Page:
I never thought I would find Blackbeard in a garage at East Carolina University.
To be clear, that’s Blackbeard the wave glider.
“This is the most tricked out wave glider in the world,” explains Roger Rulifson, Ph.D., a Distinguished Professor of Biology at East Carolina University. “It can measure weather at the ocean surface, wave heights, water circulation pattern under the glider and all the way to the bottom.”
And that’s just the start of what this instrument can do. It can also listen for fish and turtles that are tagged with tracking devices, as well as listen and record any noise in the ocean, including dolphins clicking, snapping shrimp, red drum drumming, and whales humming.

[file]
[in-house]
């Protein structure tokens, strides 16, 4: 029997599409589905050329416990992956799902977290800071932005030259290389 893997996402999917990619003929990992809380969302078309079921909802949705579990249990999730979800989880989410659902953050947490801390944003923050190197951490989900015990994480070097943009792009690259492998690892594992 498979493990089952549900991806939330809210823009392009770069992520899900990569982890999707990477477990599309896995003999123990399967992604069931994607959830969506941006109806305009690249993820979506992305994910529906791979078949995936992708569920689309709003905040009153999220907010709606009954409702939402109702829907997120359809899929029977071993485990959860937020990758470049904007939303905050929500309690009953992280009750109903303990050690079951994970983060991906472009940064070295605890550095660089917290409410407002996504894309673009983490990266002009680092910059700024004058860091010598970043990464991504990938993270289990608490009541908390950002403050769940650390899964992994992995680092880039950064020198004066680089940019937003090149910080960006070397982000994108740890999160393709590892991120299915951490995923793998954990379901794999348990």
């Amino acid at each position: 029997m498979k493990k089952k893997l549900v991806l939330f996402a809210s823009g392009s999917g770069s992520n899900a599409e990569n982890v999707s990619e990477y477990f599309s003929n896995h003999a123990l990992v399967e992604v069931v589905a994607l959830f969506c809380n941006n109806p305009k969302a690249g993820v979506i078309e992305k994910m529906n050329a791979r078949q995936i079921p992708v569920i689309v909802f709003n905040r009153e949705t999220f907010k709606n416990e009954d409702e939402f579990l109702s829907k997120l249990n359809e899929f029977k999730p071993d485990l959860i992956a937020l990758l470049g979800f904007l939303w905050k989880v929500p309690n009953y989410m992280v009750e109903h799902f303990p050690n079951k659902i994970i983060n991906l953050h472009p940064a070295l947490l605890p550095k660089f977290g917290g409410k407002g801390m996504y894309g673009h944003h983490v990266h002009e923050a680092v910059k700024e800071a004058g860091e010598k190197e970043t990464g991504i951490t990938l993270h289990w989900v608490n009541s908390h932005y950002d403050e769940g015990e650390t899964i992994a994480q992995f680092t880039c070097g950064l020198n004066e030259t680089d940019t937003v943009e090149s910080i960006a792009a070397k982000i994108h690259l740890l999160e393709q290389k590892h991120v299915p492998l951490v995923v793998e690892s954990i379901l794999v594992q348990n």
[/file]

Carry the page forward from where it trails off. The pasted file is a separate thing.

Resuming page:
Blackbeard is about the size of a large surfboard. It’s top is covered with solar panels and there are several antennas mounted in between the panels, as well as a box for a GPS system and another box for a computer control system. The wave glider is a satellite connected, instrument laden, ocean-going science robot.
So how does this ocean-going robot surf the waves to gather its data? For starters, a long cable connects the wave glider to what appears to be a giant aluminum window blind with levers. This is what pulls Blackbeard. It’s an underwater paddle that opens and closes its levers for propulsion. Combined with the movement of the waves on the surface, there’s enough power to slowly tow the wave glider.